The end result of all of this is that the final adjusted coordinates, distances, and directions will vary depending on the procedure followed. This is why the compass rule is known as an arbitrary method. It can and will provide different solutions depending on how the data is adjusted.

The advantage that a least squares adjustment has over an arbitrary method is that one and only one solution is possible from the work performed in Figure 1. Additionally, this solution will simultaneously adjust all distance and angle observations gathered during the survey and ensure that all geometric closures are met. There will be only one possible solution, and it will be the most probable solution for the given set of observations.

What it does not do is make bad data good. Of course, neither does any other adjustment method.

Furthermore, each observation can be weighted according to the precision of the observations. What does this mean?

By looking at Figure 1, we can see that some of the distances in the traverse are significantly shorter than others. As experience has taught, an angle observation with shorter sight distances is generally not as precise as one with longer sight distances. Thus angles such as BCD or DEF will typically have higher uncertainties and should be given more of the angular misclosure error in the traverse.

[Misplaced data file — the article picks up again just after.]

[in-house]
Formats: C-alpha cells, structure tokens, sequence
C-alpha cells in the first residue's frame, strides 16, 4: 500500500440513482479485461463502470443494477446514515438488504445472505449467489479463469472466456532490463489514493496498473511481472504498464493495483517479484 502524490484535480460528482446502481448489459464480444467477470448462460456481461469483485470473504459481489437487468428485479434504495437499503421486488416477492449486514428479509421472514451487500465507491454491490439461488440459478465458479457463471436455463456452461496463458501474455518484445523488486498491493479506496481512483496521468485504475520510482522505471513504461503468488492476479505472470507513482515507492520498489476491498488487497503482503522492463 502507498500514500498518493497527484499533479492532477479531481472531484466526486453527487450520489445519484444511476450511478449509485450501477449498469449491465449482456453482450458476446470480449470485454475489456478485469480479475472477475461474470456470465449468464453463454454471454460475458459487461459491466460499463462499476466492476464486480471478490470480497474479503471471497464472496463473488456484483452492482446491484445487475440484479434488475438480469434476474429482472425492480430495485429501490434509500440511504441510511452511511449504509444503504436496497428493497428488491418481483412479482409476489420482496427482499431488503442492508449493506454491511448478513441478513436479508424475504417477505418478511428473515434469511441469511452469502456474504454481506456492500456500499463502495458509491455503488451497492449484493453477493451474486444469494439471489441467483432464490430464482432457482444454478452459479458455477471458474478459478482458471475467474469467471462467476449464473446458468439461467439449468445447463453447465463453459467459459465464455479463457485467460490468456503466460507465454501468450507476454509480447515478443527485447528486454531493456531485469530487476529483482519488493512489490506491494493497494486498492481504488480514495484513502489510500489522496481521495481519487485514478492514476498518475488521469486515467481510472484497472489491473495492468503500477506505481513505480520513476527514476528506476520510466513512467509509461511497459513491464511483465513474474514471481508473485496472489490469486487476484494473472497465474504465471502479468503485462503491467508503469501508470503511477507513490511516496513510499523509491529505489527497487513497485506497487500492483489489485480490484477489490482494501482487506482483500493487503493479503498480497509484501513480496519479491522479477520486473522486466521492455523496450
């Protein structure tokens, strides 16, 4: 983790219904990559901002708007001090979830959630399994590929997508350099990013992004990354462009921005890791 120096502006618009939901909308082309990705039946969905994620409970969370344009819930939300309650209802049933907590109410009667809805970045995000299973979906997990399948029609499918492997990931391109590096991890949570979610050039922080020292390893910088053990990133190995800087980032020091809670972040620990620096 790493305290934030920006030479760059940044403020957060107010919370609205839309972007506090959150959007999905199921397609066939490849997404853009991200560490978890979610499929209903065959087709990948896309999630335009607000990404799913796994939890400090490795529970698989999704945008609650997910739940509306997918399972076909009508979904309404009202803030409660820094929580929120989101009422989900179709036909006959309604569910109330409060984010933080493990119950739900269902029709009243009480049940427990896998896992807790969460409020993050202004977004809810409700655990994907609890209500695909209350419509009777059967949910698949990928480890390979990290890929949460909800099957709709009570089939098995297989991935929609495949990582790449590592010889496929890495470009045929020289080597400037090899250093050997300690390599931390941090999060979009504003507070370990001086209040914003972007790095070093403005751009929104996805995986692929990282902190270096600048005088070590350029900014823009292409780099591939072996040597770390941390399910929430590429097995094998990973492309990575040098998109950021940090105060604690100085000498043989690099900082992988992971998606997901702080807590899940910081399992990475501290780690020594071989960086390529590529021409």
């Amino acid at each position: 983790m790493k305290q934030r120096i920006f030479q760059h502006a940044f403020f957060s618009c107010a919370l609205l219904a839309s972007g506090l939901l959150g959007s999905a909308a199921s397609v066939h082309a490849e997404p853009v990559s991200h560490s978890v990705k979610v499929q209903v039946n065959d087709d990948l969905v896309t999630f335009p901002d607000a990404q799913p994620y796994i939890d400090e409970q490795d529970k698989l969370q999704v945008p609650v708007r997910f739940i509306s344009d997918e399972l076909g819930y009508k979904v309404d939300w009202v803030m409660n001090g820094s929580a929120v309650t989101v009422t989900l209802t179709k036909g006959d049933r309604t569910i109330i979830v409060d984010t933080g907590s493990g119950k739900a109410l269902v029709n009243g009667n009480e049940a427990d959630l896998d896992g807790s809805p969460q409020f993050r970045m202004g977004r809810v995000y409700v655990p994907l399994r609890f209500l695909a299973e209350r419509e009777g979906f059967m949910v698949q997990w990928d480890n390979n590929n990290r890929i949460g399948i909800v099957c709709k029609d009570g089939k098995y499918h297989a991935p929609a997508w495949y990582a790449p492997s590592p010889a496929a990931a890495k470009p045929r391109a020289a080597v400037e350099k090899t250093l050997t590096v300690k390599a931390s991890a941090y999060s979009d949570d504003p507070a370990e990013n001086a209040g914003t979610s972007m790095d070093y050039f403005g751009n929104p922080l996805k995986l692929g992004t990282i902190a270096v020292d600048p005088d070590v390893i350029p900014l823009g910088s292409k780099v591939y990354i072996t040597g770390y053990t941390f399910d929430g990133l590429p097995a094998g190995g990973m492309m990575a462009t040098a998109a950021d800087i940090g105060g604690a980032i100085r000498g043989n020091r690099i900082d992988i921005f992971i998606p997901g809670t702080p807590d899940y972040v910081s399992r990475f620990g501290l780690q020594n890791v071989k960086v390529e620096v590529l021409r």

However, Table 1 shows that even with more angular correction, this does not necessarily translate into larger positional change for stations connected to these angles. For example, a 3” correction in an angle with a 100-ft sight distance will result in only a positional change of about 0.001 ft, whereas the same correction to the angle with a 1500-ft sight distance will experience a 0.022 ft change in position. It would take a 45” correction to an angle with a 100-ft sight distance to effect a similar change in the station’s coordinates.

Table 1

Table 1

When all angles receive the same amount of correction, which is typically done using the compass rule adjustment, this means stations with longer sight distances will experience larger shifts in coordinates from the angular corrections.

What statistics and the least squares method allow are individual weighting of observations. This is both a good and bad thing. When weights are applied properly, each angle will receive its fair share of the misclosure. However, if weights are applied improperly, the resulting adjustment will be distorted. Thus it is important to get the weighting of the observations correct.

In fact, the relative positional accuracy standards in the 2011 Minimum Standard Detail Requirements for ALTA/ACSM Land Title Surveys requires a correctly weighted least squares adjustment be performed. The proper weighting of optical observations will be covered in a later installment in this series of statistics and least squares adjustments. For now realize that when proper procedures are followed, you will obtain the most probable values for the unknowns; all observations will be used in the adjustment and be adjusted simultaneously; all geometric closures will be enforced; and as an added benefit you will receive post-adjustment statistics that will serve as an aid in isolating substandard observations.

In order to understand the least squares method, we need to understand its underlying normal distribution and statistics. In subsequent articles, I will discuss the fundamental principles of the normal distribution and the random errors that comprise it, how errors in our observations propagate through the computational process, the least squares method and its post-adjustment statistics, and how we can use these post-adjustment statistics to aid in our search for mistakes in our observations.